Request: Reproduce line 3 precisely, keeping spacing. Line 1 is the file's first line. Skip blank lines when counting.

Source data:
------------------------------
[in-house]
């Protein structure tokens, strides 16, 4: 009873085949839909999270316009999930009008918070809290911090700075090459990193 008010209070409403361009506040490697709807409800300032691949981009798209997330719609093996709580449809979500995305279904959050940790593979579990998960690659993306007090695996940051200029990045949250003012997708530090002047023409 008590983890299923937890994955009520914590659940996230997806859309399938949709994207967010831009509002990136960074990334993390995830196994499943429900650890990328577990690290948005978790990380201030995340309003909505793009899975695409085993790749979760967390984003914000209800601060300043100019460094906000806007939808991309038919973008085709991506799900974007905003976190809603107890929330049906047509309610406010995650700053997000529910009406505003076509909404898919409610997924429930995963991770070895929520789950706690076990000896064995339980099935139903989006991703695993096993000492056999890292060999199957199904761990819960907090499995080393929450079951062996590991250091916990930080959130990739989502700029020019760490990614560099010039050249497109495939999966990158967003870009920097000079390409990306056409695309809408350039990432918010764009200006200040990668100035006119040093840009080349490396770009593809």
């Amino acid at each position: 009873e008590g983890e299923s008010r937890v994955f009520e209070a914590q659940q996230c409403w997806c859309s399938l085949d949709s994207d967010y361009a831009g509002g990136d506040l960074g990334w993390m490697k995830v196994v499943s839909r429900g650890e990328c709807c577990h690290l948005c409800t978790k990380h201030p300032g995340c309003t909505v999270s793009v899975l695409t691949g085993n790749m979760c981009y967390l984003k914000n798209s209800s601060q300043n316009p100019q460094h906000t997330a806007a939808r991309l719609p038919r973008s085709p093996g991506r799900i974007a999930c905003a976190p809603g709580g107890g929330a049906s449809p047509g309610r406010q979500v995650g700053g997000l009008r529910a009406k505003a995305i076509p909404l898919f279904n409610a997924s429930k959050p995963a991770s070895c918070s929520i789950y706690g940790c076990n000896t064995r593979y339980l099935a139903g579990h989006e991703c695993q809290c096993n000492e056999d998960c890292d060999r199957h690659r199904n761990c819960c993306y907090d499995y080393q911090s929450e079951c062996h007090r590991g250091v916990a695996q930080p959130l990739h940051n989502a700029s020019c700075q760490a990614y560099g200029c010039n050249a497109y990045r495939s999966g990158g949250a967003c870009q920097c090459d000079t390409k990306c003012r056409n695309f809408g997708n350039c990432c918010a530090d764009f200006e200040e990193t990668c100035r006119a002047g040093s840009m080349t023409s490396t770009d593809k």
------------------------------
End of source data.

């Amino acid at each position: 009873e008590g983890e299923s008010r937890v994955f009520e209070a914590q659940q996230c409403w997806c859309s399938l085949d949709s994207d967010y361009a831009g509002g990136d506040l960074g990334w993390m490697k995830v196994v499943s839909r429900g650890e990328c709807c577990h690290l948005c409800t978790k990380h201030p300032g995340c309003t909505v999270s793009v899975l695409t691949g085993n790749m979760c981009y967390l984003k914000n798209s209800s601060q300043n316009p100019q460094h906000t997330a806007a939808r991309l719609p038919r973008s085709p093996g991506r799900i974007a999930c905003a976190p809603g709580g107890g929330a049906s449809p047509g309610r406010q979500v995650g700053g997000l009008r529910a009406k505003a995305i076509p909404l898919f279904n409610a997924s429930k959050p995963a991770s070895c918070s929520i789950y706690g940790c076990n000896t064995r593979y339980l099935a139903g579990h989006e991703c695993q809290c096993n000492e056999d998960c890292d060999r199957h690659r199904n761990c819960c993306y907090d499995y080393q911090s929450e079951c062996h007090r590991g250091v916990a695996q930080p959130l990739h940051n989502a700029s020019c700075q760490a990614y560099g200029c010039n050249a497109y990045r495939s999966g990158g949250a967003c870009q920097c090459d000079t390409k990306c003012r056409n695309f809408g997708n350039c990432c918010a530090d764009f200006e200040e990193t990668c100035r006119a002047g040093s840009m080349t023409s490396t770009d593809k």